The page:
This is a strange show to review, as there are times when the repetition goes far beyond a joke (just how many Michael Caine impressions do we need to hear?), and it's only in the opening/closing five minutes that the story touches on something deeper. That said, The Trip still has a peculiar grip on my attention, as there are instances when the comedy and drama knit very well.
"Hipping Hall" shook up the format slightly, as Steve Coogan and Rob Brydon were joined for a meal by Steve's agent Emma (Claire Keelan) and Spanish photographer Yolanda (Marta Barrio) from The Observer. This meant Coogan and Brydon had an audience in two attractive women, so their competitiveness took on the feel of cheeky boys trying to impress girls in the school canteen. Having spent three episodes watching a "duel" between two comedians, it was refreshing to see a more layered discussion and interjections from other people. Amusingly, Rob's renowned impression of Ronnie Corbett failed to be recognized by either of the new dinner guests.
I was surprised by the darker turn the episode took, when photographer Yolanda was revealed to be a crack addict and Steve was tempted into a relapse -- which he only narrowly avoided. While having his photo taken on the windswept hills, Steve received the offer of a co-starring role in a US TV pilot, only to have second thoughts when he heard he'd be contracted for seven years if it's a hit. Already concerned about his middle age, you could see the panic in his eyes that so much of his forties would be swallowed up -- and for what? Fame and fortune as the next Hugh Laurie is great, but you get the feeling Steve's beginning to consider the home comforts he's taken for granted.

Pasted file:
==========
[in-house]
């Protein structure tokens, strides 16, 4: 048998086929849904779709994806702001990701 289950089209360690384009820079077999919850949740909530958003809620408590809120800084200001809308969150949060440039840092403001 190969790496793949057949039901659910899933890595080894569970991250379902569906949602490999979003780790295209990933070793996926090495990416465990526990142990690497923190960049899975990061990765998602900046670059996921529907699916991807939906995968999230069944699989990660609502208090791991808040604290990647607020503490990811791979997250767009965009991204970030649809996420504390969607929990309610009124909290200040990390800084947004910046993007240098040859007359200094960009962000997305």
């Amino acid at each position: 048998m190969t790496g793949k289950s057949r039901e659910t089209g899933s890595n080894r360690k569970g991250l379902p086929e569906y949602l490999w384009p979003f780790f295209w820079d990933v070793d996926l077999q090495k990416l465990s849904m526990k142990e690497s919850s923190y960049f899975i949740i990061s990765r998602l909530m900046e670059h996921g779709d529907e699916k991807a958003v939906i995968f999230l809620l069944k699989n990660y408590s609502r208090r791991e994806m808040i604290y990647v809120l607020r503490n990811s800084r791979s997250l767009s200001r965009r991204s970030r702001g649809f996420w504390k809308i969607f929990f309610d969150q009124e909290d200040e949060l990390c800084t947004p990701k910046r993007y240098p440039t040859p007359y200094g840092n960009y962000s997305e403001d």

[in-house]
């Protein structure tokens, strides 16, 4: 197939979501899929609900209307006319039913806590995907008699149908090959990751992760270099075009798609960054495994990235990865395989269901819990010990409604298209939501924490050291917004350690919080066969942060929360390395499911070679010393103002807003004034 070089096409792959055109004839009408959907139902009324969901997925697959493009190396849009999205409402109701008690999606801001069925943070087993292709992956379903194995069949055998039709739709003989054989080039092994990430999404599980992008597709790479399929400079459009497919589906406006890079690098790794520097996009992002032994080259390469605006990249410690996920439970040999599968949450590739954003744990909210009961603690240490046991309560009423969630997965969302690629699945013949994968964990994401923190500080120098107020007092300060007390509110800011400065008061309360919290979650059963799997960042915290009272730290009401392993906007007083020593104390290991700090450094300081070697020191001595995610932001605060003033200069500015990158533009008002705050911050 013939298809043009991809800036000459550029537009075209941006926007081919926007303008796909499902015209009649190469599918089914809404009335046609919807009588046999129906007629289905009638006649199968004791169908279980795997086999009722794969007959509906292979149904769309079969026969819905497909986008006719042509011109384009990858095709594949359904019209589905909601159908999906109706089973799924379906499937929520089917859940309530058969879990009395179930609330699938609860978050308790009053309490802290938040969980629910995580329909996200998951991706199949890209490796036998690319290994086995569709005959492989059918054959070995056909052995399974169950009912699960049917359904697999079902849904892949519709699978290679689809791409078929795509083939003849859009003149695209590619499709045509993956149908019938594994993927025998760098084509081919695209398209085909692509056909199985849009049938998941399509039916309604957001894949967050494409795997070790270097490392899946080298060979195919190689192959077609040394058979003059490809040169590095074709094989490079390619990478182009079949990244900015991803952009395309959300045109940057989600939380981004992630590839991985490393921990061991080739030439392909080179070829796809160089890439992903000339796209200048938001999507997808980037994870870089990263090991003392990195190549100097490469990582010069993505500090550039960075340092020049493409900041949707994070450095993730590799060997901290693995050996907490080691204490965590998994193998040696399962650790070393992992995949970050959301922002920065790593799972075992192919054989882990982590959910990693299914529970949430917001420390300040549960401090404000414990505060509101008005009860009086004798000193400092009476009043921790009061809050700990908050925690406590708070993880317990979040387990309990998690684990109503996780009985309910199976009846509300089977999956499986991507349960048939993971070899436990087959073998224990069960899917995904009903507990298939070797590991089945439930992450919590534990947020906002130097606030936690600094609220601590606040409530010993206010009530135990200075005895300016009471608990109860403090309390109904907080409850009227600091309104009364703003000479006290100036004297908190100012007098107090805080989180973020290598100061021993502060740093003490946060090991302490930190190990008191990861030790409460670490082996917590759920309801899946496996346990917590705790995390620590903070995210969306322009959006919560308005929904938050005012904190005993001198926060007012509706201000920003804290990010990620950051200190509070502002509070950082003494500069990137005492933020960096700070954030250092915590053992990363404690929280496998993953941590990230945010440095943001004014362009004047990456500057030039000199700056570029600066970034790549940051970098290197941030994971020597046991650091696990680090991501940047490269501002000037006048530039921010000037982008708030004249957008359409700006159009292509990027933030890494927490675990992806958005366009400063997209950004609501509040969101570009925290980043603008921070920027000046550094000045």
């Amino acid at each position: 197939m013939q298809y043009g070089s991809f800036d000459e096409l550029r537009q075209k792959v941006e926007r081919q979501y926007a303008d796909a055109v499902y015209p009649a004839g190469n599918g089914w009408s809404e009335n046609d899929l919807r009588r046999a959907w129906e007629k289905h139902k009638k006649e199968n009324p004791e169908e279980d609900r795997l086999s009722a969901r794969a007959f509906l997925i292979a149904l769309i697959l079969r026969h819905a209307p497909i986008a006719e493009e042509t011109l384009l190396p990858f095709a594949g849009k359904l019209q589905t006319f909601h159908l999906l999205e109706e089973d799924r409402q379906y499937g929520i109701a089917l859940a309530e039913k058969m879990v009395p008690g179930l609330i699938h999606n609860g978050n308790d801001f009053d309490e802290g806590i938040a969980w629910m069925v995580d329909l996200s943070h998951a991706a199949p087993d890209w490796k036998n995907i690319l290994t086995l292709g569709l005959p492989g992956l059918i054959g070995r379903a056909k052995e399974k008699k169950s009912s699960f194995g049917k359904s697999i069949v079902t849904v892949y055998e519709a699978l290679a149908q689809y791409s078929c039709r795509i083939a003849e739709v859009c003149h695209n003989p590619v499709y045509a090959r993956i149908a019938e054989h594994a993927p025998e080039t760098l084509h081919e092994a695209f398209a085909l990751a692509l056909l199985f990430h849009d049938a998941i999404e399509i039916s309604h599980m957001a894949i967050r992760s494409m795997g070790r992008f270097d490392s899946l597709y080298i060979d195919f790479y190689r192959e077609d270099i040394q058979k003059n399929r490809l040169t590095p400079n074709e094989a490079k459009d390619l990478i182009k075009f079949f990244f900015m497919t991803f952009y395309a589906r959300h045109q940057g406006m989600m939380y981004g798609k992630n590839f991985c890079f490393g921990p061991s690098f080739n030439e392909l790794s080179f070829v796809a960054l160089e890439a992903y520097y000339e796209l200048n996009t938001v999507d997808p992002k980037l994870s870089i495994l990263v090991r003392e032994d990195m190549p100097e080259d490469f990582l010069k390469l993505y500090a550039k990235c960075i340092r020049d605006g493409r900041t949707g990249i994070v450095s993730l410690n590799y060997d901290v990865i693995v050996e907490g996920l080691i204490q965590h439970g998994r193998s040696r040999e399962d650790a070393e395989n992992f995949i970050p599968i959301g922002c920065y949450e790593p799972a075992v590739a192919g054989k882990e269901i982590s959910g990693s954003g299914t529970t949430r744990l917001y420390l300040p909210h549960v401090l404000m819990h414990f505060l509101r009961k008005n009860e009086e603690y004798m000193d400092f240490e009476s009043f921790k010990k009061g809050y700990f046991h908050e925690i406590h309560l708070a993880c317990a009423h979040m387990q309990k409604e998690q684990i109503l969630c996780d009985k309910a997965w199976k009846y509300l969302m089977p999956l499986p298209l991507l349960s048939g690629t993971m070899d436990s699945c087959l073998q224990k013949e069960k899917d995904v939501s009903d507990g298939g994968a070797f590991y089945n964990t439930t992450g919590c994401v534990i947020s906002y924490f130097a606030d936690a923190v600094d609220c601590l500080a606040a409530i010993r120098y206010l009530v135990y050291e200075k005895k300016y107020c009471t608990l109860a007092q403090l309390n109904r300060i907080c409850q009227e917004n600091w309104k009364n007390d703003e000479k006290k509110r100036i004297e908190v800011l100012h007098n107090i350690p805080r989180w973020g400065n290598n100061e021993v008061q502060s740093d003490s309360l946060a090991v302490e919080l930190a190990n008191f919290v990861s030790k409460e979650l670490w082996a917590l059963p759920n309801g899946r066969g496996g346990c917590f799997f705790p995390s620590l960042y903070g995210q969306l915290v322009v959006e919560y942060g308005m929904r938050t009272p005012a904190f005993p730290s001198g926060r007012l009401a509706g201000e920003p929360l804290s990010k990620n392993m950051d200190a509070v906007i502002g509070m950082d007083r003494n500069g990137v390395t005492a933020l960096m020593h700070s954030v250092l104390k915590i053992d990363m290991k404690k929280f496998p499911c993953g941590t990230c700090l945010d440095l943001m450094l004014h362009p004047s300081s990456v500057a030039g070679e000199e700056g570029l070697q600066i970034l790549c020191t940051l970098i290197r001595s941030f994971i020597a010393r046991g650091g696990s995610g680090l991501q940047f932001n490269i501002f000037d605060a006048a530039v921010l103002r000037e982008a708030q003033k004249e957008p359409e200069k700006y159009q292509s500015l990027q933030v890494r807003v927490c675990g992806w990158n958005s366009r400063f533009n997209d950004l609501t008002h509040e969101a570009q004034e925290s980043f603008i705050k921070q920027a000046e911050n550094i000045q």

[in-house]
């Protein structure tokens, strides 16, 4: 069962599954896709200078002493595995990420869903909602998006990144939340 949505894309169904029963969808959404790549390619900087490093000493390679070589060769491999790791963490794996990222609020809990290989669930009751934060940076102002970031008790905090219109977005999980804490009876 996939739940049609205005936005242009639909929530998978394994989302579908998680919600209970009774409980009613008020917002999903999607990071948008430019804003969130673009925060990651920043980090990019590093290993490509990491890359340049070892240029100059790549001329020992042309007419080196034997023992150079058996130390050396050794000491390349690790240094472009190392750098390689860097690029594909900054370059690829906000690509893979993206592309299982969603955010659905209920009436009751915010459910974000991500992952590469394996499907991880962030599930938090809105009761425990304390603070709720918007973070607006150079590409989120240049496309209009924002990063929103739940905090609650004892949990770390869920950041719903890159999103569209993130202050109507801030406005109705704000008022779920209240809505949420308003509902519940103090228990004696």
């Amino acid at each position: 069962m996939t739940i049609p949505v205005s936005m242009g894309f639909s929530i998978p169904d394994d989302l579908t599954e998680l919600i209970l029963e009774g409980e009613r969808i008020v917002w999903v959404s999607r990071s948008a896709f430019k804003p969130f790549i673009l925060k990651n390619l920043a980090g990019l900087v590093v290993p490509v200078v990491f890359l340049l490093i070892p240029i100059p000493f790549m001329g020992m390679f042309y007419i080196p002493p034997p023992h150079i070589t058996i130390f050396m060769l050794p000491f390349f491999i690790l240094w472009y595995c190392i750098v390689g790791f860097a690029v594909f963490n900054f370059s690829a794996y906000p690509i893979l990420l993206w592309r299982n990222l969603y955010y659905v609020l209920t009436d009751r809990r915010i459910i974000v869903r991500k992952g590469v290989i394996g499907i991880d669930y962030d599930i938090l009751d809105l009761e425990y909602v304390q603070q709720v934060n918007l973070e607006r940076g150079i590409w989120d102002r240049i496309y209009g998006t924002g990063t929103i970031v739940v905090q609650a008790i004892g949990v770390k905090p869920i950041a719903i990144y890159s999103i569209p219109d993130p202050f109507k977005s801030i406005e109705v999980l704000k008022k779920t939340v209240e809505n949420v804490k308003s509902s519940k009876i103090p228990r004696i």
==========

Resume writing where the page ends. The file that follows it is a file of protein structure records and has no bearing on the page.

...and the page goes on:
But maybe the real bombshell was seeing Rob make a clumsy move on Emma back at the hotel, moving in for a kiss while singing as Tom Jones and misjudging her "signals" entirely. It surprised me because Rob's been written as the sensible one who wouldn't risk his marriage, as many episodes have ended with him having an affectionate bedtime chat with his wife on the phone. Is hanging around Steve beginning to rub off on him? Or was this just a silly mistake brought on by loneliness?
Overall, I'm still enjoying The Trip, but it never stays consistently brilliant for me to consider a whole episode totally successful. There are fantastic scenes, good lines, occasionally intriguing character moments, but also a lot of repetitiveness and indulgent twaddle. I think a two hour-long specials would have been a better format for this, to take the sting out.
DIRECTOR: Michael Winterbottom
TRANSMISSION: 22 November 2010, BBC2/HD, 10PM